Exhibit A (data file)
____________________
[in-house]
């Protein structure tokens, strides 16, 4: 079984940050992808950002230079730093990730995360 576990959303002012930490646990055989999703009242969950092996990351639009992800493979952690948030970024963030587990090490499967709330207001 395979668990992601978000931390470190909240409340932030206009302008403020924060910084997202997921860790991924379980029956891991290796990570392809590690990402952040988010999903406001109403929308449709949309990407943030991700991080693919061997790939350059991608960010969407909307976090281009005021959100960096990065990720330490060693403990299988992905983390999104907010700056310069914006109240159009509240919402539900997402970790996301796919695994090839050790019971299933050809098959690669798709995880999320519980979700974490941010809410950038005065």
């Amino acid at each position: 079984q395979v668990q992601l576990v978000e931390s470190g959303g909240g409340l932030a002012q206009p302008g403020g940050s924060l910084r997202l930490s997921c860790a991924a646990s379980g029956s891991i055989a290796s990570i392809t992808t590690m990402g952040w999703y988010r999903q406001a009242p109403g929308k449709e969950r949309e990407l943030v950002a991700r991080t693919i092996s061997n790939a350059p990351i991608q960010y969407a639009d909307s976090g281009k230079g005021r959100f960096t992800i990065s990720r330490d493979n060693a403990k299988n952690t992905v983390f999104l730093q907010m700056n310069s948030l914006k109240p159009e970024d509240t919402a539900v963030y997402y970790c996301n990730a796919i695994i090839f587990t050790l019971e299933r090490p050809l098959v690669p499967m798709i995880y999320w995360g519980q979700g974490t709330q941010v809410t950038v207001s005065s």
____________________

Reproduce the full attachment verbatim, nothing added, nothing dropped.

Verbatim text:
[in-house]
């Protein structure tokens, strides 16, 4: 079984940050992808950002230079730093990730995360 576990959303002012930490646990055989999703009242969950092996990351639009992800493979952690948030970024963030587990090490499967709330207001 395979668990992601978000931390470190909240409340932030206009302008403020924060910084997202997921860790991924379980029956891991290796990570392809590690990402952040988010999903406001109403929308449709949309990407943030991700991080693919061997790939350059991608960010969407909307976090281009005021959100960096990065990720330490060693403990299988992905983390999104907010700056310069914006109240159009509240919402539900997402970790996301796919695994090839050790019971299933050809098959690669798709995880999320519980979700974490941010809410950038005065």
């Amino acid at each position: 079984q395979v668990q992601l576990v978000e931390s470190g959303g909240g409340l932030a002012q206009p302008g403020g940050s924060l910084r997202l930490s997921c860790a991924a646990s379980g029956s891991i055989a290796s990570i392809t992808t590690m990402g952040w999703y988010r999903q406001a009242p109403g929308k449709e969950r949309e990407l943030v950002a991700r991080t693919i092996s061997n790939a350059p990351i991608q960010y969407a639009d909307s976090g281009k230079g005021r959100f960096t992800i990065s990720r330490d493979n060693a403990k299988n952690t992905v983390f999104l730093q907010m700056n310069s948030l914006k109240p159009e970024d509240t919402a539900v963030y997402y970790c996301n990730a796919i695994i090839f587990t050790l019971e299933r090490p050809l098959v690669p499967m798709i995880y999320w995360g519980q979700g974490t709330q941010v809410t950038v207001s005065s």